I want to start a major thread on the idea of how beginner content should be on LingQ. My current interest has been aroused by starting Arabic from scratch using LingQ. (http://www.lingq.com/learn/it/forum/1/9970/) This thread originates from a current thread (http://www.lingq.com/learn/it/forum/6/10583/?page=1) in which I summarise my views:
“Just to summarise my views, which are based on an encounter with a language VERY foreign to me, so as to replicate the absolute beginner experience as much as possible:
The main theme is that a beginner level should involve the learners MAKING ONLY ONE DECISION freely: to study. ALL DECISION ABOUT HOW TO STUDY SHOULD BE MADE FOR BEGINNERS. A second fundamental is that BEGINNERS NEED TO FEEL SUCCESS, SO THE STEPS IN A BEGINNER LESSON SHOULD BE EASY TO NAIL DOWN… TOLERANCE FOR AMBIGUITY WILL GROW AS THE STUDENT BECOMES MORE EXPERIENCED.
At LingQ, the beginner stage should be somewhat separate from the regular LingQ. Call it “KiddieLingQ” It should have 100 plus beginner dialogs of 10-20 words max, about traditional and non-traditional topics, spoken at regular speeds, and translated into all languages offered.
Each dialog should have premade flashcards (LingQ-packs) which correspond to the native language of the learner-- this means all different possible combos of the 11 languages offered.
The LingQ-pack flashcards should each have sound embedded, as well as any grammatical or pronunciation notes in the Hint. At the beginner level such notes in a separate ‘Resources’ tab will not be as effective.
In order to “graduate” to the real LingQ as we now know it, students will have to have all words in all LingQ packs at 4. At this point they can get a small seal next to their Forum profile. This, in effect will both encourage people to address them in their learner language and prevent people from cheating to get the seal, as it will become evident whether they have beginner proficiency or not in the Forums”
The following is my take on some of the debates that occurred in the previous thread. They are on speed of speech, length of lessons, beginner pre-made LingQs and whether or not to have a story cycle of beginner lessons. I list the pros for each side and my verdict. Feel free to dispute, debate,q derail, and disparage my views at will.
Beginner content at LingQ: Speed of speech: natural or slowed down?
Pro natural speech: Natural is more realistic; in connected speech, not all sounds that are supposed to be there are really there and the sooner our brains get used to it the better; if listening is the fundamental activity in LingQ, it should be the one we do not compromise on; listening to artificially slow speech creates a crutch that is hard to let go of ; if people want to know how a word is “supposed ‘ to sound they can check a transliteration, an IPA dictionary, or use the sound embedded in the flashcards; slow, over enunciated speech is hard to listen to multiple times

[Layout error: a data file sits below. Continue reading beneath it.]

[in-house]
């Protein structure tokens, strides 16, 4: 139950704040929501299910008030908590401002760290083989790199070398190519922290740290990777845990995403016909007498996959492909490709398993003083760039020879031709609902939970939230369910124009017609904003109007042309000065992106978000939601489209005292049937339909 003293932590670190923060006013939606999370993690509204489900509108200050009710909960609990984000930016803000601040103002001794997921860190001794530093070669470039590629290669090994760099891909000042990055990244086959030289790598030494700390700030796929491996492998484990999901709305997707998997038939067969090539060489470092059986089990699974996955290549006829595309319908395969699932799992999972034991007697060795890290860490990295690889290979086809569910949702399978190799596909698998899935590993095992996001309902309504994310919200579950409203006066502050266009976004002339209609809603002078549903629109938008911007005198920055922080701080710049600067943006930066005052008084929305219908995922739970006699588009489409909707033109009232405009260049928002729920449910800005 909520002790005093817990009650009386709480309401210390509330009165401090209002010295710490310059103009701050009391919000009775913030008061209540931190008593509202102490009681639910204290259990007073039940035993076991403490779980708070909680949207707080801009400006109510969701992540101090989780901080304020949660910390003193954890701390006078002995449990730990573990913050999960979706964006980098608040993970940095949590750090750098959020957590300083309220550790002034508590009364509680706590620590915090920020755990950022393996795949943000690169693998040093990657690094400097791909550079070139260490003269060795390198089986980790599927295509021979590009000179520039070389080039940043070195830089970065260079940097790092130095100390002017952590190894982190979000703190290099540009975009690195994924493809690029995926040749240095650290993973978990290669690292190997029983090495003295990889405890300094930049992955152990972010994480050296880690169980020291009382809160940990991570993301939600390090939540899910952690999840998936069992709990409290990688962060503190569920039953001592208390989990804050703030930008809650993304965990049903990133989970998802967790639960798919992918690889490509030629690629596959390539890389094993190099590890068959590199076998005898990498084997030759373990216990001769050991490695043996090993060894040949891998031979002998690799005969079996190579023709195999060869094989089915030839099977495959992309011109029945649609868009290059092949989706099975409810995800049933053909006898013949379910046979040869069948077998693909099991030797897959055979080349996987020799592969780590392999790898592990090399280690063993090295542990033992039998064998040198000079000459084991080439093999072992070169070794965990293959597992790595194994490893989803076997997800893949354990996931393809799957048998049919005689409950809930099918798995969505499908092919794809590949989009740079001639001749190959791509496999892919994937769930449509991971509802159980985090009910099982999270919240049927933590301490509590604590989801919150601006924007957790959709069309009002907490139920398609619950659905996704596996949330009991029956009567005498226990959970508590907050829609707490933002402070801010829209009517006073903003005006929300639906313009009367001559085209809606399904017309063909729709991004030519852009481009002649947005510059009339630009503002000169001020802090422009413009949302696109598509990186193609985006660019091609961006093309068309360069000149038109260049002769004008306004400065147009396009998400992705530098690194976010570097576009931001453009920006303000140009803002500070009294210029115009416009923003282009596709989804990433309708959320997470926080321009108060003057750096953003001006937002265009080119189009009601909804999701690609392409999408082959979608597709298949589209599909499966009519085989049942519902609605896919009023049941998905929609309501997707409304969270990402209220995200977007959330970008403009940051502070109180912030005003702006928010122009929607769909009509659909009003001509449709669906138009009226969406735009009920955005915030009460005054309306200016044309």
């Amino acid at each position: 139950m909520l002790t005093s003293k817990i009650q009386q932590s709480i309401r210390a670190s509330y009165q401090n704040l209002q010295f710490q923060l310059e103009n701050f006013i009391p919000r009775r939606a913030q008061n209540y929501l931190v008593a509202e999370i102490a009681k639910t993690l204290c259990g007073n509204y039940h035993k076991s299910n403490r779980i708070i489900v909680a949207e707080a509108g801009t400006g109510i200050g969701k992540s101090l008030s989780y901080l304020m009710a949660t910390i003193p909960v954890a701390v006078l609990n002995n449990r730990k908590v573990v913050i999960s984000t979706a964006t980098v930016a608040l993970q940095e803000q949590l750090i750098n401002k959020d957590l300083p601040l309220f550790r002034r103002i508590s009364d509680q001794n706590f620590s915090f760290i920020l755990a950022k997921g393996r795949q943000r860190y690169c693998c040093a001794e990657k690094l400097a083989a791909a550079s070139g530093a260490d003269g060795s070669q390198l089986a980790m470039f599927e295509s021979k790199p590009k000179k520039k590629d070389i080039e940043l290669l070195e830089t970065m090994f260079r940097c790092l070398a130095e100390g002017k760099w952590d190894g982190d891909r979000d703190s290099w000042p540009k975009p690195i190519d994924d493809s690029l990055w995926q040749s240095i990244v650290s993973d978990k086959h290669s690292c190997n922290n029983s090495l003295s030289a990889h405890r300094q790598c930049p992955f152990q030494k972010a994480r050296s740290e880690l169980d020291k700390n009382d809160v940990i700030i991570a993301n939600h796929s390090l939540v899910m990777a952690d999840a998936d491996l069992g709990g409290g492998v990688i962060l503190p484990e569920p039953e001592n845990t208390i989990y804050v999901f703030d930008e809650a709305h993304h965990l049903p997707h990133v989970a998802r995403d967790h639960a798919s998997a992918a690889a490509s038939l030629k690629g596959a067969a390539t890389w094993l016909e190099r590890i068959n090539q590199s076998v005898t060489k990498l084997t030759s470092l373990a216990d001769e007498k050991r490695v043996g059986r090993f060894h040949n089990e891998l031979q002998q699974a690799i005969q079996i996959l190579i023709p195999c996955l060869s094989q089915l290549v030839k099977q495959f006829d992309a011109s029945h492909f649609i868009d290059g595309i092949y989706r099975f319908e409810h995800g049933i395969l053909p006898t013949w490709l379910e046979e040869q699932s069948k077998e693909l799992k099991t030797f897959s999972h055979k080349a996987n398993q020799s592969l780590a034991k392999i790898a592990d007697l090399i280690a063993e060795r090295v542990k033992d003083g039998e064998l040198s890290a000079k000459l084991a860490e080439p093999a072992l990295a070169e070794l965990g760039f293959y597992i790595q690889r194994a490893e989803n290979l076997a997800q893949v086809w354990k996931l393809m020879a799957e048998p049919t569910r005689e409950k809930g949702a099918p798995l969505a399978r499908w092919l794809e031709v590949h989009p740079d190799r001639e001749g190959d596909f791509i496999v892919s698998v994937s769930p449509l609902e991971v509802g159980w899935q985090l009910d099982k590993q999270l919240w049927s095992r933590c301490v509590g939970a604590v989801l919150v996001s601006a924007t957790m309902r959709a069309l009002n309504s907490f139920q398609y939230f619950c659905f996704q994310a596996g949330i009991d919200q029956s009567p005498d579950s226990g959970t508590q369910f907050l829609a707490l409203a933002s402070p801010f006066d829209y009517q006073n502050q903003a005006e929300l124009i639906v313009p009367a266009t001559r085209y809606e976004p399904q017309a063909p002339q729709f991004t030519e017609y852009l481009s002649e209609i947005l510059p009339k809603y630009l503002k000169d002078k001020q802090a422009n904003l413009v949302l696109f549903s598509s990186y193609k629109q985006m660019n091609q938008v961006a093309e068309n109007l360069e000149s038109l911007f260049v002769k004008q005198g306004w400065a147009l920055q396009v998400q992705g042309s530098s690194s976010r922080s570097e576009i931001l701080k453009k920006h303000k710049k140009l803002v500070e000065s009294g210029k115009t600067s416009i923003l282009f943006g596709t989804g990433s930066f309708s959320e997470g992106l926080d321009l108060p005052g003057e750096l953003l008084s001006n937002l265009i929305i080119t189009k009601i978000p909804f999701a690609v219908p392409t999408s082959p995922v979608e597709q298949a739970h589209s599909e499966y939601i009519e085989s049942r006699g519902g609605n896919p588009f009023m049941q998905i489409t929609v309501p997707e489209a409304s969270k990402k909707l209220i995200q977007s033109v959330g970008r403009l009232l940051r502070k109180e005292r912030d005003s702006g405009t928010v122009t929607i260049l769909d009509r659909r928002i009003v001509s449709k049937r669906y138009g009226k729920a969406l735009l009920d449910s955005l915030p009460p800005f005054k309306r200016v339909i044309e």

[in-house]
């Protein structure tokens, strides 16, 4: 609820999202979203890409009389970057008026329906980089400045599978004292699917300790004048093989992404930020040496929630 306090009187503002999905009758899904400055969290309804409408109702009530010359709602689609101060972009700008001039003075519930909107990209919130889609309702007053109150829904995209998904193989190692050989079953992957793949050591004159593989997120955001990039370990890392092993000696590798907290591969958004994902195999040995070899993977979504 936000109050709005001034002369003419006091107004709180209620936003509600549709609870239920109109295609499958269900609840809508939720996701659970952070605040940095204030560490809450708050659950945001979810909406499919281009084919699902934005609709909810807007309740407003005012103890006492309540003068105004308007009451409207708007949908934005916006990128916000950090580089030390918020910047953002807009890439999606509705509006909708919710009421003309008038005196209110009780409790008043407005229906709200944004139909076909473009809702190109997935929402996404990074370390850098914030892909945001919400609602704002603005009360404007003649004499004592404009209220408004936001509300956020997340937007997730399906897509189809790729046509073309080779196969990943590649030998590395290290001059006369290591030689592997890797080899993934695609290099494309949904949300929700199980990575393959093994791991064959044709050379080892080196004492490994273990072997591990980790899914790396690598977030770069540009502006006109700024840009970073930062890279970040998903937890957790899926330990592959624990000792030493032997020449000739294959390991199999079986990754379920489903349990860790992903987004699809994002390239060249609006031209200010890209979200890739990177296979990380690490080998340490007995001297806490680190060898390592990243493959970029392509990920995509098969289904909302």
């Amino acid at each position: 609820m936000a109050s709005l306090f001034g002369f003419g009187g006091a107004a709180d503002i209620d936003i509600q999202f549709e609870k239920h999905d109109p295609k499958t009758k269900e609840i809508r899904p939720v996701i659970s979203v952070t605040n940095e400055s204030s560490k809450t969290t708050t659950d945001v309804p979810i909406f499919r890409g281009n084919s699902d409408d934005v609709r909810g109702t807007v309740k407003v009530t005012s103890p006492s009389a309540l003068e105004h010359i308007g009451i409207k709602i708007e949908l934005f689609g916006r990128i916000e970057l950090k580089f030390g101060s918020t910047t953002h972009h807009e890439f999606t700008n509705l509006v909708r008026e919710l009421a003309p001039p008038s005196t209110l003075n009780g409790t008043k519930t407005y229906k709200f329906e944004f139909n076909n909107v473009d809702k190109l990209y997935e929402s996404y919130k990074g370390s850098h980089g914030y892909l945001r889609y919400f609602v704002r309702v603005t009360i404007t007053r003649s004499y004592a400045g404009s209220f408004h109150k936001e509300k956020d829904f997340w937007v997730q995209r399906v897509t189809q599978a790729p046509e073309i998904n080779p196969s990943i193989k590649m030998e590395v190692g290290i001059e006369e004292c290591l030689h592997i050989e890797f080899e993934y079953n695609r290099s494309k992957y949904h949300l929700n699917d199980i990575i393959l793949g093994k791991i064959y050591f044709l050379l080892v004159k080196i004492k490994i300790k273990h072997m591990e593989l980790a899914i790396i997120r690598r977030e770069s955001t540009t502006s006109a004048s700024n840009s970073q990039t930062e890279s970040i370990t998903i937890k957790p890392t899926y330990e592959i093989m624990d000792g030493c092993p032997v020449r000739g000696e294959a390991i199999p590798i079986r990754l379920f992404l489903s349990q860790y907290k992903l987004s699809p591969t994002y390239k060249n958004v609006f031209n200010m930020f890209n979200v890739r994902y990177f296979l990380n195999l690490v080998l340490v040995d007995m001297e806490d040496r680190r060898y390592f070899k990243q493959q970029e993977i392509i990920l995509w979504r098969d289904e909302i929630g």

Pro slower enunciated speech: it will scare fewer beginners away; we need to attract people above all
Verdict: Go with natural speech. LingQ has to differentiate itself from other sites and since listening is the fundamental activity at LingQ we should keep it as real as possible
Beginner content at LingQ: Length of lessons in words: less than 20 words; greater than 20 words?
Pro less than 20 words: these have more potential to be interesting
Pro greater than 20 words: easy to nail down a dialog and get a sense of accomplishment from; shorter is more tolerable when listening to natural speech;
Verdict: Go with less than 20 words. Beginner content is rarely interesting anyway, so we don’t need to worry about that; Beginner language learners often feel overwhelmed, baby dialogs = baby steps= feeling of success
Beginner content at LingQ: Pre-made LingQs or student made LingQs?
Pro pre-made LingQs: reduces the pressure on the student to learn how to LingQ: often there are a lot of confounding factors such as temporary bugs, having to refresh the screen, not knowing how to deal with particles or phrases, not understanding why you need to LingQ each different form of a word, not understanding tags; you can also include any formal explanation right in the LingQ in the “hint” field
Pro student made LingQs: LingQing is as fundamental as listening so we should not compromise; the action of LingQing is good for your memory; making prefab LingQs in many native>target language combinations is a huge amount of work;
Verdict: Go with pre-made LingQs. The beginner needs to deal with as few technicalities as possible and they will still see the power of LingQing by reviewing the premade LingQs and seeing them in different contexts seeing how tags work etc. LingQing seems simple in practive, but is hard to grasp. In a way the prefab LingQs can be viewed as the “passive input” for learning the LingQ site itself.
Beginner content at LingQ: A series of unrelated dialogs or a story cycle?
Pro unrelated dialogs: The student will not care about the story cycle if they are doing repetitive listening so the work of doing a story cycle is not necessary
Pro story cycle: ?
Verdict: Go with unrelated dialogs, it is less work.